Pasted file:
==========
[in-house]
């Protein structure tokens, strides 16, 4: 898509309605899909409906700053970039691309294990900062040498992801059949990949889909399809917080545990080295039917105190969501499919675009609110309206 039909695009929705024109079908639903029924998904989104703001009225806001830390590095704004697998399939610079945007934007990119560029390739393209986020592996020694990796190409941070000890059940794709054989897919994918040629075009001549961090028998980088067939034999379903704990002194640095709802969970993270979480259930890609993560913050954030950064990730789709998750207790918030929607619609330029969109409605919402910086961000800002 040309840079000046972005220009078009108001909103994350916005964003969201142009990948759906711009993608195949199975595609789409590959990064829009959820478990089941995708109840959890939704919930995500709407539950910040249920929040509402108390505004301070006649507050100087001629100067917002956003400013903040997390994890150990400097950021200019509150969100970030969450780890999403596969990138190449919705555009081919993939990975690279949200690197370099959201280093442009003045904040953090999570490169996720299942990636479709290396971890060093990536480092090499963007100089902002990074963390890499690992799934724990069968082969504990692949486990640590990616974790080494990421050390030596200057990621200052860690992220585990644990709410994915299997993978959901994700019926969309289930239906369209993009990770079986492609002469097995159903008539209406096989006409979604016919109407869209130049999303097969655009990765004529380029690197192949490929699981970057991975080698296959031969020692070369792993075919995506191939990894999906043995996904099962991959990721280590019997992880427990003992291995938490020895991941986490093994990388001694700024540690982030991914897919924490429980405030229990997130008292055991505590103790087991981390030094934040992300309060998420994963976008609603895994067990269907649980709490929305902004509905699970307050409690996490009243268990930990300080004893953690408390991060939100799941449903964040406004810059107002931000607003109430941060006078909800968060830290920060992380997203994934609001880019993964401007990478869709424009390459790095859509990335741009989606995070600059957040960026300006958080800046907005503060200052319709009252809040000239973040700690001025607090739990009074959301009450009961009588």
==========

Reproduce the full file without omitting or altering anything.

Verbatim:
[in-house]
């Protein structure tokens, strides 16, 4: 898509309605899909409906700053970039691309294990900062040498992801059949990949889909399809917080545990080295039917105190969501499919675009609110309206 039909695009929705024109079908639903029924998904989104703001009225806001830390590095704004697998399939610079945007934007990119560029390739393209986020592996020694990796190409941070000890059940794709054989897919994918040629075009001549961090028998980088067939034999379903704990002194640095709802969970993270979480259930890609993560913050954030950064990730789709998750207790918030929607619609330029969109409605919402910086961000800002 040309840079000046972005220009078009108001909103994350916005964003969201142009990948759906711009993608195949199975595609789409590959990064829009959820478990089941995708109840959890939704919930995500709407539950910040249920929040509402108390505004301070006649507050100087001629100067917002956003400013903040997390994890150990400097950021200019509150969100970030969450780890999403596969990138190449919705555009081919993939990975690279949200690197370099959201280093442009003045904040953090999570490169996720299942990636479709290396971890060093990536480092090499963007100089902002990074963390890499690992799934724990069968082969504990692949486990640590990616974790080494990421050390030596200057990621200052860690992220585990644990709410994915299997993978959901994700019926969309289930239906369209993009990770079986492609002469097995159903008539209406096989006409979604016919109407869209130049999303097969655009990765004529380029690197192949490929699981970057991975080698296959031969020692070369792993075919995506191939990894999906043995996904099962991959990721280590019997992880427990003992291995938490020895991941986490093994990388001694700024540690982030991914897919924490429980405030229990997130008292055991505590103790087991981390030094934040992300309060998420994963976008609603895994067990269907649980709490929305902004509905699970307050409690996490009243268990930990300080004893953690408390991060939100799941449903964040406004810059107002931000607003109430941060006078909800968060830290920060992380997203994934609001880019993964401007990478869709424009390459790095859509990335741009989606995070600059957040960026300006958080800046907005503060200052319709009252809040000239973040700690001025607090739990009074959301009450009961009588």